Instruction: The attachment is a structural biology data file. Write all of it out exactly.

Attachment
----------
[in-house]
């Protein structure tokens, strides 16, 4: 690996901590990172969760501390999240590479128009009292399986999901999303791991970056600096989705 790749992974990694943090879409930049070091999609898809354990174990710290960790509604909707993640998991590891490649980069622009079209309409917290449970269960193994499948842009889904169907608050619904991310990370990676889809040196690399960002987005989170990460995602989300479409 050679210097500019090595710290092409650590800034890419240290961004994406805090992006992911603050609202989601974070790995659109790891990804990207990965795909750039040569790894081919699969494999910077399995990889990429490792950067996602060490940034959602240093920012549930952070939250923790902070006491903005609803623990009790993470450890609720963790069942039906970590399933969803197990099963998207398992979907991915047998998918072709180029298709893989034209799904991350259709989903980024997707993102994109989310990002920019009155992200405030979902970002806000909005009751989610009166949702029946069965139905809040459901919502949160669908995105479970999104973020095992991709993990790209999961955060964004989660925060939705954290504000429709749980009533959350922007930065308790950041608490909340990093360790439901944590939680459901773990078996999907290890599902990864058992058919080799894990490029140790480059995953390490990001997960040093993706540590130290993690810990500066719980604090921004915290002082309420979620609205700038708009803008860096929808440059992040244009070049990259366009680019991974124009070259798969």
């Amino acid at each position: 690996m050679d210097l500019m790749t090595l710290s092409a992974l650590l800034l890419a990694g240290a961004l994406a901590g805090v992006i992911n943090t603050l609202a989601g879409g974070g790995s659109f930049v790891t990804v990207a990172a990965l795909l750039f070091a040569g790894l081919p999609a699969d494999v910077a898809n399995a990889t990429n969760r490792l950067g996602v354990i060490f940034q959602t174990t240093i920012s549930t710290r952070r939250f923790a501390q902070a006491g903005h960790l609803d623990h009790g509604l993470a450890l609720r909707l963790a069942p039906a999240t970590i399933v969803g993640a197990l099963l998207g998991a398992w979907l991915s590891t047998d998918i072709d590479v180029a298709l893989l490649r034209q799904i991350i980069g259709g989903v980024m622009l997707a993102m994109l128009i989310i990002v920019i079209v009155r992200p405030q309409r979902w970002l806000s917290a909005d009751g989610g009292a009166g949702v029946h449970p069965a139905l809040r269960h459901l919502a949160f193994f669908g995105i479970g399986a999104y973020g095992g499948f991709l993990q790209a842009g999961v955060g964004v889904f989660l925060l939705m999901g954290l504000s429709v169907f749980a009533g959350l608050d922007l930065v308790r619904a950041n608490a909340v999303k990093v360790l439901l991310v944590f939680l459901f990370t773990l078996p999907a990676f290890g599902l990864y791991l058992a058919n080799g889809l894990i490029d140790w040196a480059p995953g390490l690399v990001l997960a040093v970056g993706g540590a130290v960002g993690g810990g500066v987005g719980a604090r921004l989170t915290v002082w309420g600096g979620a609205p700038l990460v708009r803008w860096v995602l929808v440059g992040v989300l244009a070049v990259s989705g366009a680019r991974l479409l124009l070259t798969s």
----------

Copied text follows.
[in-house]
């Protein structure tokens, strides 16, 4: 690996901590990172969760501390999240590479128009009292399986999901999303791991970056600096989705 790749992974990694943090879409930049070091999609898809354990174990710290960790509604909707993640998991590891490649980069622009079209309409917290449970269960193994499948842009889904169907608050619904991310990370990676889809040196690399960002987005989170990460995602989300479409 050679210097500019090595710290092409650590800034890419240290961004994406805090992006992911603050609202989601974070790995659109790891990804990207990965795909750039040569790894081919699969494999910077399995990889990429490792950067996602060490940034959602240093920012549930952070939250923790902070006491903005609803623990009790993470450890609720963790069942039906970590399933969803197990099963998207398992979907991915047998998918072709180029298709893989034209799904991350259709989903980024997707993102994109989310990002920019009155992200405030979902970002806000909005009751989610009166949702029946069965139905809040459901919502949160669908995105479970999104973020095992991709993990790209999961955060964004989660925060939705954290504000429709749980009533959350922007930065308790950041608490909340990093360790439901944590939680459901773990078996999907290890599902990864058992058919080799894990490029140790480059995953390490990001997960040093993706540590130290993690810990500066719980604090921004915290002082309420979620609205700038708009803008860096929808440059992040244009070049990259366009680019991974124009070259798969």
């Amino acid at each position: 690996m050679d210097l500019m790749t090595l710290s092409a992974l650590l800034l890419a990694g240290a961004l994406a901590g805090v992006i992911n943090t603050l609202a989601g879409g974070g790995s659109f930049v790891t990804v990207a990172a990965l795909l750039f070091a040569g790894l081919p999609a699969d494999v910077a898809n399995a990889t990429n969760r490792l950067g996602v354990i060490f940034q959602t174990t240093i920012s549930t710290r952070r939250f923790a501390q902070a006491g903005h960790l609803d623990h009790g509604l993470a450890l609720r909707l963790a069942p039906a999240t970590i399933v969803g993640a197990l099963l998207g998991a398992w979907l991915s590891t047998d998918i072709d590479v180029a298709l893989l490649r034209q799904i991350i980069g259709g989903v980024m622009l997707a993102m994109l128009i989310i990002v920019i079209v009155r992200p405030q309409r979902w970002l806000s917290a909005d009751g989610g009292a009166g949702v029946h449970p069965a139905l809040r269960h459901l919502a949160f193994f669908g995105i479970g399986a999104y973020g095992g499948f991709l993990q790209a842009g999961v955060g964004v889904f989660l925060l939705m999901g954290l504000s429709v169907f749980a009533g959350l608050d922007l930065v308790r619904a950041n608490a909340v999303k990093v360790l439901l991310v944590f939680l459901f990370t773990l078996p999907a990676f290890g599902l990864y791991l058992a058919n080799g889809l894990i490029d140790w040196a480059p995953g390490l690399v990001l997960a040093v970056g993706g540590a130290v960002g993690g810990g500066v987005g719980a604090r921004l989170t915290v002082w309420g600096g979620a609205p700038l990460v708009r803008w860096v995602l929808v440059g992040v989300l244009a070049v990259s989705g366009a680019r991974l479409l124009l070259t798969s």